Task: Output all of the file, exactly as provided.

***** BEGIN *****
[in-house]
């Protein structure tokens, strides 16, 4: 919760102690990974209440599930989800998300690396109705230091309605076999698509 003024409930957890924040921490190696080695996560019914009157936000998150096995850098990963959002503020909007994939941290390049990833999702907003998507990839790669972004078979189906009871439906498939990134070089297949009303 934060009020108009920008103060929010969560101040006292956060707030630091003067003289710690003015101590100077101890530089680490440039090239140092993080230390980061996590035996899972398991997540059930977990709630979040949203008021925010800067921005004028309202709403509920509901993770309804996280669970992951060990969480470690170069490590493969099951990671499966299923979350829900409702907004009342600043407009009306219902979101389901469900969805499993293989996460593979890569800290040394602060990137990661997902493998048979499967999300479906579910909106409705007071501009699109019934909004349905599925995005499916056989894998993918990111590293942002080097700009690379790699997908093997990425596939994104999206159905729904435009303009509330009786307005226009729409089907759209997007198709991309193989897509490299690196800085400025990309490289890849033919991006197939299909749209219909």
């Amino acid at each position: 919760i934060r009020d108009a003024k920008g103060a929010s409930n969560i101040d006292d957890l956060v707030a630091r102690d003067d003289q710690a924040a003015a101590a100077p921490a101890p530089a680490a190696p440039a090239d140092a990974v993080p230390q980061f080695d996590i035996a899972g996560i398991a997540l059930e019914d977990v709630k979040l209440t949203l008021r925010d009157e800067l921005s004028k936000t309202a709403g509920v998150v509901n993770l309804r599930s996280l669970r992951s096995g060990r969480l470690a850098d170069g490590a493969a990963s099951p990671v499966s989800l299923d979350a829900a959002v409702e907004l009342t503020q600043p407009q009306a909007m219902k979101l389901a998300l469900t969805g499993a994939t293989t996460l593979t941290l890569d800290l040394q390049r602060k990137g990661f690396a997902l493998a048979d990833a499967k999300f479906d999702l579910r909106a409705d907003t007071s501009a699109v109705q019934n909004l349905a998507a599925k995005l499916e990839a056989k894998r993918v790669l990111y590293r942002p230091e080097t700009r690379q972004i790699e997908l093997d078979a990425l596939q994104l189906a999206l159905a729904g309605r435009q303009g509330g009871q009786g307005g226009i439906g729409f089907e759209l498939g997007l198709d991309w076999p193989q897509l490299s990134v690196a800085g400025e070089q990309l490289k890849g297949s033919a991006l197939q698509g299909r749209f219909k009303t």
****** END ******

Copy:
[in-house]
């Protein structure tokens, strides 16, 4: 919760102690990974209440599930989800998300690396109705230091309605076999698509 003024409930957890924040921490190696080695996560019914009157936000998150096995850098990963959002503020909007994939941290390049990833999702907003998507990839790669972004078979189906009871439906498939990134070089297949009303 934060009020108009920008103060929010969560101040006292956060707030630091003067003289710690003015101590100077101890530089680490440039090239140092993080230390980061996590035996899972398991997540059930977990709630979040949203008021925010800067921005004028309202709403509920509901993770309804996280669970992951060990969480470690170069490590493969099951990671499966299923979350829900409702907004009342600043407009009306219902979101389901469900969805499993293989996460593979890569800290040394602060990137990661997902493998048979499967999300479906579910909106409705007071501009699109019934909004349905599925995005499916056989894998993918990111590293942002080097700009690379790699997908093997990425596939994104999206159905729904435009303009509330009786307005226009729409089907759209997007198709991309193989897509490299690196800085400025990309490289890849033919991006197939299909749209219909």
């Amino acid at each position: 919760i934060r009020d108009a003024k920008g103060a929010s409930n969560i101040d006292d957890l956060v707030a630091r102690d003067d003289q710690a924040a003015a101590a100077p921490a101890p530089a680490a190696p440039a090239d140092a990974v993080p230390q980061f080695d996590i035996a899972g996560i398991a997540l059930e019914d977990v709630k979040l209440t949203l008021r925010d009157e800067l921005s004028k936000t309202a709403g509920v998150v509901n993770l309804r599930s996280l669970r992951s096995g060990r969480l470690a850098d170069g490590a493969a990963s099951p990671v499966s989800l299923d979350a829900a959002v409702e907004l009342t503020q600043p407009q009306a909007m219902k979101l389901a998300l469900t969805g499993a994939t293989t996460l593979t941290l890569d800290l040394q390049r602060k990137g990661f690396a997902l493998a048979d990833a499967k999300f479906d999702l579910r909106a409705d907003t007071s501009a699109v109705q019934n909004l349905a998507a599925k995005l499916e990839a056989k894998r993918v790669l990111y590293r942002p230091e080097t700009r690379q972004i790699e997908l093997d078979a990425l596939q994104l189906a999206l159905a729904g309605r435009q303009g509330g009871q009786g307005g226009i439906g729409f089907e759209l498939g997007l198709d991309w076999p193989q897509l490299s990134v690196a800085g400025e070089q990309l490289k890849g297949s033919a991006l197939q698509g299909r749209f219909k009303t």